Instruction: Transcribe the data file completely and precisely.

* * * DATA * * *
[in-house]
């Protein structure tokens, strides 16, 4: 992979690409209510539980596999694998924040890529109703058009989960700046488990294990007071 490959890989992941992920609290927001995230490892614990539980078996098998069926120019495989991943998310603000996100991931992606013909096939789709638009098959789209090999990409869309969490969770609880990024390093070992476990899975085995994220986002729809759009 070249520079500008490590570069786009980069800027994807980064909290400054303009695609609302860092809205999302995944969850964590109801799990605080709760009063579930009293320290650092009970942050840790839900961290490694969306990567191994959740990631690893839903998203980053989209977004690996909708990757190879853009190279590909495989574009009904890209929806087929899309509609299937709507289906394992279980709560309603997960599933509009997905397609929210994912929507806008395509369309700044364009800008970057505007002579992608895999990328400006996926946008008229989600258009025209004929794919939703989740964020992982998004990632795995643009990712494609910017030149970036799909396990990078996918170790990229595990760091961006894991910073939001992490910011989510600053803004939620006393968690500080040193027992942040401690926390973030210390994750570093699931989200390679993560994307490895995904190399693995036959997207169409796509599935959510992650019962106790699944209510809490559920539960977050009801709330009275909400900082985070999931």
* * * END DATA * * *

[in-house]
């Protein structure tokens, strides 16, 4: 992979690409209510539980596999694998924040890529109703058009989960700046488990294990007071 490959890989992941992920609290927001995230490892614990539980078996098998069926120019495989991943998310603000996100991931992606013909096939789709638009098959789209090999990409869309969490969770609880990024390093070992476990899975085995994220986002729809759009 070249520079500008490590570069786009980069800027994807980064909290400054303009695609609302860092809205999302995944969850964590109801799990605080709760009063579930009293320290650092009970942050840790839900961290490694969306990567191994959740990631690893839903998203980053989209977004690996909708990757190879853009190279590909495989574009009904890209929806087929899309509609299937709507289906394992279980709560309603997960599933509009997905397609929210994912929507806008395509369309700044364009800008970057505007002579992608895999990328400006996926946008008229989600258009025209004929794919939703989740964020992982998004990632795995643009990712494609910017030149970036799909396990990078996918170790990229595990760091961006894991910073939001992490910011989510600053803004939620006393968690500080040193027992942040401690926390973030210390994750570093699931989200390679993560994307490895995904190399693995036959997207169409796509599935959510992650019962106790699944209510809490559920539960977050009801709330009275909400900082985070999931």